I know; you thought we did this already at Christmas, right? Well, Christmas serves this purpose in the churches who ignore Epiphany. For the rest of Christendom, Christmas may celebrate the birth of Jesus, but Epiphany celebrates the revelation of Jesus: How humanity discovered just how significant his birth is.
Usually the discovery is represented by the stories of the magi coming to visit the baby Jesus.
Epiphany was the original celebration of Jesus’s birth. Christmas evolved from it. Those churches who celebrate it, consider it the third most important holiday of the Christian calendar, after Easter and Christmas.
So why is it so many American Protestants ignore it? Blame the Puritans, the 14th-century Calvinist branch of the Church of England. To them, if it wasn’t in the bible, it was a Roman Catholic invention, and they wanted to be rid of it. So, no more Epiphany. Nor Christmas. It wasn’t till the 1830s when Americans began celebrating Christmas again.
But when these holidays came back, they were celebrated more like American merchants described them, more like Americans which came from non-English cultures practiced them, and not like the early Christians did ’em. Christmas is now a one-day celebration; it’s not 12 days, from 25 December to Epiphany. There’s more money to be made when the Christmas season stretches backwards, towards Thanksgiving. But I won’t rant about that today.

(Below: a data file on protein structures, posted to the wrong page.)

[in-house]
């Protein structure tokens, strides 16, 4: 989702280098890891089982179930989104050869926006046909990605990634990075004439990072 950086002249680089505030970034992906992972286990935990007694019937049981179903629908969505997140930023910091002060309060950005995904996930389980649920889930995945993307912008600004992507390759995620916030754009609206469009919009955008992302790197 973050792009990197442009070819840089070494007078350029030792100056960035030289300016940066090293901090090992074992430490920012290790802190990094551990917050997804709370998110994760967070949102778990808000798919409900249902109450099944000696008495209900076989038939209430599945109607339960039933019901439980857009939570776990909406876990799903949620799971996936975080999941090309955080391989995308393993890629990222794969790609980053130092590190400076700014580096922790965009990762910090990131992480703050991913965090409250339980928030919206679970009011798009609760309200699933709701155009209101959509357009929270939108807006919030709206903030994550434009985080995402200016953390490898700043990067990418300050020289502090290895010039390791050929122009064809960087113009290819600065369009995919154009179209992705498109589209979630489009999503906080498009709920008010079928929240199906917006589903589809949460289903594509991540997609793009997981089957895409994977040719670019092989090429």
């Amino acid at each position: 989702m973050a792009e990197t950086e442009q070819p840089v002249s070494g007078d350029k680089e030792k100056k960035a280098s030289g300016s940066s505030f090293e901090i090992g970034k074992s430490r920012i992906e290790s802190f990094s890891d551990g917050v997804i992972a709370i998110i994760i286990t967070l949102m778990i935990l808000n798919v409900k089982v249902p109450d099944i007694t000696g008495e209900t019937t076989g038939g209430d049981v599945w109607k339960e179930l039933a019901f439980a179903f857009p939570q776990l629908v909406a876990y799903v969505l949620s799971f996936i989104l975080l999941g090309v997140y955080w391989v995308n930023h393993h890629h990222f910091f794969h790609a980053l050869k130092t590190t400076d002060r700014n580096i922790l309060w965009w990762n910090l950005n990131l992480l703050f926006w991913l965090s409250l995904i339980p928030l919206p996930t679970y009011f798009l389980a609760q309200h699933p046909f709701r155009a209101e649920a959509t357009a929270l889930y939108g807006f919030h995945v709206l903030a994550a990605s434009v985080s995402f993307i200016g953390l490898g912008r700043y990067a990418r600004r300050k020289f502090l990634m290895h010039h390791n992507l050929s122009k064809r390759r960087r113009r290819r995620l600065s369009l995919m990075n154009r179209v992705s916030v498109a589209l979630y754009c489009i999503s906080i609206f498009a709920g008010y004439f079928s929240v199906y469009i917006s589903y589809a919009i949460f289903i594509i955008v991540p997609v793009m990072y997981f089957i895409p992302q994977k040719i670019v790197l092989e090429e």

Christians in other countries celebrate Epiphany in all sorts of interesting ways—and of course with food and cake. They remember the magi (or the “three wise men,” as tradition describes them) and reenact their visit to the baby Jesus. Sometimes there’s more gift-giving.
But the important thing is to remember, again, how significant it is that God became human.
And with Epiphany ends the Christmas season. Happy Christmas again to you all. (Now you can take down the decorations.)